5) We read, "masscheel b'gnuss u'misayame b'shevach", "commence with degrading statements and conclude with praise". What is the concept behind the edict that the story of the Exodus must begin with our degradation, and conclude with praise?
To answer these questions, it is important the we clarify the events. The Jews were slaves in Egypt for hundreds of years, during which time many had adopted the Egyptian culture. This culture was essentially idolatrous, as they raised the lamb and many other objects to a deified status and worshiped it as a god. We recall the moment when Moshe came down from Mount Sinia and found them worshiping a golden cow; at that moment the earth opened up and many perished. The reason for their deaths was that they had abandoned living correct philosophical lives in favor of following the corrupt Egyptian culture.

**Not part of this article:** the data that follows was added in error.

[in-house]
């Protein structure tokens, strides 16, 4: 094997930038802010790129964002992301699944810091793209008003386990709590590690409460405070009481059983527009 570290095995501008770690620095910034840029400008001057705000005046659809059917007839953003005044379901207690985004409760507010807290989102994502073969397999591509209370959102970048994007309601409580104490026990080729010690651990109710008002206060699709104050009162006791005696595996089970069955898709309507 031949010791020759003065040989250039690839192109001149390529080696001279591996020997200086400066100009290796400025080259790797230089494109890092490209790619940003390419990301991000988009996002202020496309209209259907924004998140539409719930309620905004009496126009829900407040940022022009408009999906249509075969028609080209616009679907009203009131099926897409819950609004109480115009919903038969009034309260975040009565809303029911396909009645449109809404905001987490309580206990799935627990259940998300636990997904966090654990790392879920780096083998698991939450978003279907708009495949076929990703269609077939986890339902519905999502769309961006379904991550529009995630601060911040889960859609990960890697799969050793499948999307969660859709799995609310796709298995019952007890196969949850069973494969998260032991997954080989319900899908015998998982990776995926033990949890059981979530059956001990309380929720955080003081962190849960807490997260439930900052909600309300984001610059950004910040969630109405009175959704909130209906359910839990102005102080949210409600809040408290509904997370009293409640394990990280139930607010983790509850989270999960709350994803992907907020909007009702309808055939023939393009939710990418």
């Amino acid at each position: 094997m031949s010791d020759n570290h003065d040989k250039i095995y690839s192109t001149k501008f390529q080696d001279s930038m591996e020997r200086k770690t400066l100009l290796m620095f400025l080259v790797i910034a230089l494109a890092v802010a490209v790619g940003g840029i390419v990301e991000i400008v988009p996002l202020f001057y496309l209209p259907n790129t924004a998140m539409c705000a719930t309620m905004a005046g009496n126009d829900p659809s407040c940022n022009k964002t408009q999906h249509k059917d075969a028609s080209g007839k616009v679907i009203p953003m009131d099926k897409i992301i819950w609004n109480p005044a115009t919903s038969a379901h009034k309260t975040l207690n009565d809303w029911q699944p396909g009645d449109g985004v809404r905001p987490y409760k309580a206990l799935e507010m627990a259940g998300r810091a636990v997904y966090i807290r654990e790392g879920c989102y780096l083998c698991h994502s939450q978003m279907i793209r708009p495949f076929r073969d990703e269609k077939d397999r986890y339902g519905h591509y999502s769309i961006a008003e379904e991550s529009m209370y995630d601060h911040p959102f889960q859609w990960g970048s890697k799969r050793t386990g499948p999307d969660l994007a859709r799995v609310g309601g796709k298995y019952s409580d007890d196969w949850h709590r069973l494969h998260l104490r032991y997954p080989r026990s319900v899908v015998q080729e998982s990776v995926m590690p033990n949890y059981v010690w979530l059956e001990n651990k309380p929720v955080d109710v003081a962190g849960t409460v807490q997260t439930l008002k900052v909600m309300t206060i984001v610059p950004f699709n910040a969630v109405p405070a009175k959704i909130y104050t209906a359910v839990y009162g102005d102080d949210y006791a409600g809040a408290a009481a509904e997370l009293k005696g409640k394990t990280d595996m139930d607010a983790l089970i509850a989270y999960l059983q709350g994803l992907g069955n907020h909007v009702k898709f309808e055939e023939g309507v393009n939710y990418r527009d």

G-d had planned to redeem the Jews to give them the Torah, but to do so, they had to recognize Who was actually giving the Torah. By definition, the Torah only has value as a means to recognize G-d if G-d's existence is a reality to the recipients. Jews who deified the lamb were not worthy of accepting the Torah. G-d therefore commanded the Jews to take the lamb, and hold it four days until the day of slaughter. The purpose of holding the lamb publicly was to denounce idolatry in the face of the idolaters. This would be demonstration of a strong conviction in G-d's rule, not the Egyptian's god.